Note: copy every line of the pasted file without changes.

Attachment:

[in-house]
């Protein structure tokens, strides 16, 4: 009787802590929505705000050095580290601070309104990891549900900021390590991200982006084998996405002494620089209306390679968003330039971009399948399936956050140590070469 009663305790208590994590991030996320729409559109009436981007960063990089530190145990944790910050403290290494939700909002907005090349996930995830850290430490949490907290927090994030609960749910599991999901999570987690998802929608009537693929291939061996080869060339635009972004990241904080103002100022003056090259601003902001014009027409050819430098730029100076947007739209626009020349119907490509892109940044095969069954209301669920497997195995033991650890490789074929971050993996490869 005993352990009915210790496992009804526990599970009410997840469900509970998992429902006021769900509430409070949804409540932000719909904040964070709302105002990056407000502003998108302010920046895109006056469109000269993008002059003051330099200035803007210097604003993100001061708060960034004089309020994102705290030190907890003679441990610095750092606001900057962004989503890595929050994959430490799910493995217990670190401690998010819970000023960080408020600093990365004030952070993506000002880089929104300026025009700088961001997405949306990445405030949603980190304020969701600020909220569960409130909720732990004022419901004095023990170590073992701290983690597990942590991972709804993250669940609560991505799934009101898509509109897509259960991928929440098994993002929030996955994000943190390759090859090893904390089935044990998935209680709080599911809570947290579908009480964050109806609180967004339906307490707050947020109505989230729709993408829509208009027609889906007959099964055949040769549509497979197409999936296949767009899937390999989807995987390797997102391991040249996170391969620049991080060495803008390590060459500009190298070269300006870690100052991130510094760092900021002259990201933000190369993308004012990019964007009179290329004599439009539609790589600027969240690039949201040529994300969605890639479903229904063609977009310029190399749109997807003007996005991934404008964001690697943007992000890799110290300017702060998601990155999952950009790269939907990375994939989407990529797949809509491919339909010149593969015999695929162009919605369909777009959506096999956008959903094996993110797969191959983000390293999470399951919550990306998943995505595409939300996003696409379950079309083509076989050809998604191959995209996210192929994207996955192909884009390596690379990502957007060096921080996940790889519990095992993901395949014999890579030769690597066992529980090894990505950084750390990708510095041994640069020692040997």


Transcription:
[in-house]
């Protein structure tokens, strides 16, 4: 009787802590929505705000050095580290601070309104990891549900900021390590991200982006084998996405002494620089209306390679968003330039971009399948399936956050140590070469 009663305790208590994590991030996320729409559109009436981007960063990089530190145990944790910050403290290494939700909002907005090349996930995830850290430490949490907290927090994030609960749910599991999901999570987690998802929608009537693929291939061996080869060339635009972004990241904080103002100022003056090259601003902001014009027409050819430098730029100076947007739209626009020349119907490509892109940044095969069954209301669920497997195995033991650890490789074929971050993996490869 005993352990009915210790496992009804526990599970009410997840469900509970998992429902006021769900509430409070949804409540932000719909904040964070709302105002990056407000502003998108302010920046895109006056469109000269993008002059003051330099200035803007210097604003993100001061708060960034004089309020994102705290030190907890003679441990610095750092606001900057962004989503890595929050994959430490799910493995217990670190401690998010819970000023960080408020600093990365004030952070993506000002880089929104300026025009700088961001997405949306990445405030949603980190304020969701600020909220569960409130909720732990004022419901004095023990170590073992701290983690597990942590991972709804993250669940609560991505799934009101898509509109897509259960991928929440098994993002929030996955994000943190390759090859090893904390089935044990998935209680709080599911809570947290579908009480964050109806609180967004339906307490707050947020109505989230729709993408829509208009027609889906007959099964055949040769549509497979197409999936296949767009899937390999989807995987390797997102391991040249996170391969620049991080060495803008390590060459500009190298070269300006870690100052991130510094760092900021002259990201933000190369993308004012990019964007009179290329004599439009539609790589600027969240690039949201040529994300969605890639479903229904063609977009310029190399749109997807003007996005991934404008964001690697943007992000890799110290300017702060998601990155999952950009790269939907990375994939989407990529797949809509491919339909010149593969015999695929162009919605369909777009959506096999956008959903094996993110797969191959983000390293999470399951919550990306998943995505595409939300996003696409379950079309083509076989050809998604191959995209996210192929994207996955192909884009390596690379990502957007060096921080996940790889519990095992993901395949014999890579030769690597066992529980090894990505950084750390990708510095041994640069020692040997």